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Duration: Five years!

Location: Brooklyn, New York.

Education: Bachelors of science in journalism from the University of Florida, Gainesville, Florida.

Career path: When I was in high school, my theater teacher, Mr. Tempest, gave me a film camera as a gift after he saw me messing with a camera I had borrowed from a friend. While photography was something I enjoyed—and I spent all of my money processing film at Walgreens and buying new rolls—I didn’t consider it a possible career path. In college, I shot for the college newspaper, which gave me access to dynamic experiences, and after graduation, I interned and did some creative work here and there.

After an extended run working at music streaming service Grooveshark, I moved to New York City on a whim. I knew I couldn’t stay in my college town, and I feared going back to my hometown of Fort Lauderdale, Florida without any idea of what I was doing. The plan was to stay in New York City for a year and find any work I could before going to grad school. When I got there, I reached out to artists through Instagram to learn about how they work, what their habits are and how they got their first jobs.

Artistic influences: Photographers Sasha Arutyunova and Elliot Ross perfectly blend the artistic and editorial worlds into breathtaking portraits that have narrative value, and photographer Chris Ozer captures sense of place better than anyone I follow. Also, the Instagram account for Bee and Rog Walker’s ongoing visual project Paper Monday shows a mastery of tone and mood in portraiture. I also love watching and reading journalistic interviews. The art of the interview is not simple; an interviewer has to read the interviewee, anticipate normal responses and then force the interviewee to dig deeper, while being a good listener. Barbara Walters is a master at this.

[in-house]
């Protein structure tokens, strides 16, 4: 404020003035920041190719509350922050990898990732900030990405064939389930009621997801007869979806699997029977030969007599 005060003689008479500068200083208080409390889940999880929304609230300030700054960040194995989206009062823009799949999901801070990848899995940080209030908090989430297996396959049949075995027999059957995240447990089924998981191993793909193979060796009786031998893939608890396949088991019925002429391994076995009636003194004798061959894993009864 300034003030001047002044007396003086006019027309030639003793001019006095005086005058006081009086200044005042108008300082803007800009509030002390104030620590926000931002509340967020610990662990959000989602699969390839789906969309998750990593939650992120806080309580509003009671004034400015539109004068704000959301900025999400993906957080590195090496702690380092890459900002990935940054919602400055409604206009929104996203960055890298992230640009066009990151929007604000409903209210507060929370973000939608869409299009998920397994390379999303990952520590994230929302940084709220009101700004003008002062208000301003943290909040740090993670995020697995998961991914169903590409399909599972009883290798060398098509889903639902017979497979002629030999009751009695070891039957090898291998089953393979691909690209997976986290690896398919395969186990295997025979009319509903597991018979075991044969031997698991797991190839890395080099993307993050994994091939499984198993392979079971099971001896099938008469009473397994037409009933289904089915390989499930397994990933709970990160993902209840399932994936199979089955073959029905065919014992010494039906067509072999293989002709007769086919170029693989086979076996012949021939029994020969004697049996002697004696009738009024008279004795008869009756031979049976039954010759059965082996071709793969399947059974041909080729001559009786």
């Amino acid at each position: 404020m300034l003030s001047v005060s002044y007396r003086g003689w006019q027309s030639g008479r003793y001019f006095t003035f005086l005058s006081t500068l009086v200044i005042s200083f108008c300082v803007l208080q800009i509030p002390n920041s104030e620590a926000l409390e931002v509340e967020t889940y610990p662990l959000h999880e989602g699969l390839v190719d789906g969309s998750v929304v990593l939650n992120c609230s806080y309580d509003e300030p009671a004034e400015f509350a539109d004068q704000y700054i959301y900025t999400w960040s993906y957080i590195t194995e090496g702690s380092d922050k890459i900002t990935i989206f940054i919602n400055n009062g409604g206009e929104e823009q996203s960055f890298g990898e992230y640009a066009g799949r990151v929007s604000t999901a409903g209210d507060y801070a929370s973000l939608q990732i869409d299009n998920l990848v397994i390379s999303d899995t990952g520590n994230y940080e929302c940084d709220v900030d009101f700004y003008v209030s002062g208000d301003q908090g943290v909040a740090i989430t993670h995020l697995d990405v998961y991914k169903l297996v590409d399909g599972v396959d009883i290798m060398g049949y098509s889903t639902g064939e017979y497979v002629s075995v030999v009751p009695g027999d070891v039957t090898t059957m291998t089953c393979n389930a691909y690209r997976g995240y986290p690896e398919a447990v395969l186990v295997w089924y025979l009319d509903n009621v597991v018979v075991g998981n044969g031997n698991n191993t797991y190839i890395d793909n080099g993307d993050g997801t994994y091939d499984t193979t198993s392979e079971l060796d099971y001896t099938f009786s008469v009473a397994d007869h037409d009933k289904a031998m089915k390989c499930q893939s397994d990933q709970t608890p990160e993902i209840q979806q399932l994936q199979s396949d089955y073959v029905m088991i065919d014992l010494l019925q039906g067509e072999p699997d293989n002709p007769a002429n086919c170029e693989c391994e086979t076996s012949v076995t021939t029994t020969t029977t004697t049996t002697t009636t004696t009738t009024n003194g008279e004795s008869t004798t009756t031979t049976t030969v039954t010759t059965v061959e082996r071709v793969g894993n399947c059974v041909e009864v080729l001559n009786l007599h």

Telling the same story again isn’t a bad thing if you can uncover something new.”

Favorite projects: For Stories From Here, a massive portraiture project for my Adobe Creative Residency, I traveled around the country to talk to strangers, capture their stories and learn about their senses of place, which I believe factors in how we see the world around us. I also really enjoyed the work I did for the American Express Fine Hotels & Resorts Program. We were asked to shoot a story about the amenities of a few destination hotels. Branded content is often the same nonsense, but the team at Ogilvy & Mather gave us a lot of room to establish mood and work on messaging.

Work environment: I can work anywhere. Generally, I shoot on location without artificial light. I go to a subject’s home or scout an area where I can get great natural light and establish the right mood in. When I am in my apartment in Brooklyn, I usually make selects and edits in the kitchen or set up my lights for a makeshift portrait session in the living room.

Approach: I focus on listening to my subjects and creating art around the energy they give me. I love to capture a gamut of emotions, so being observant about my subject’s mannerisms is key. Sometimes, even pausing when you should be giving direction—to see how they react—can be helpful.

Aspirations: I’m not sure if I still want to be a photographer n ten years. If I do advance in my photography career, I want to be more selective about who I work with. In the perfect world, I would love to work in the creative department of a National Basketball Association team, providing art direction and overall messaging for its campaigns.

Philosophy: Telling the same story again isn’t a bad thing if you can uncover something new.

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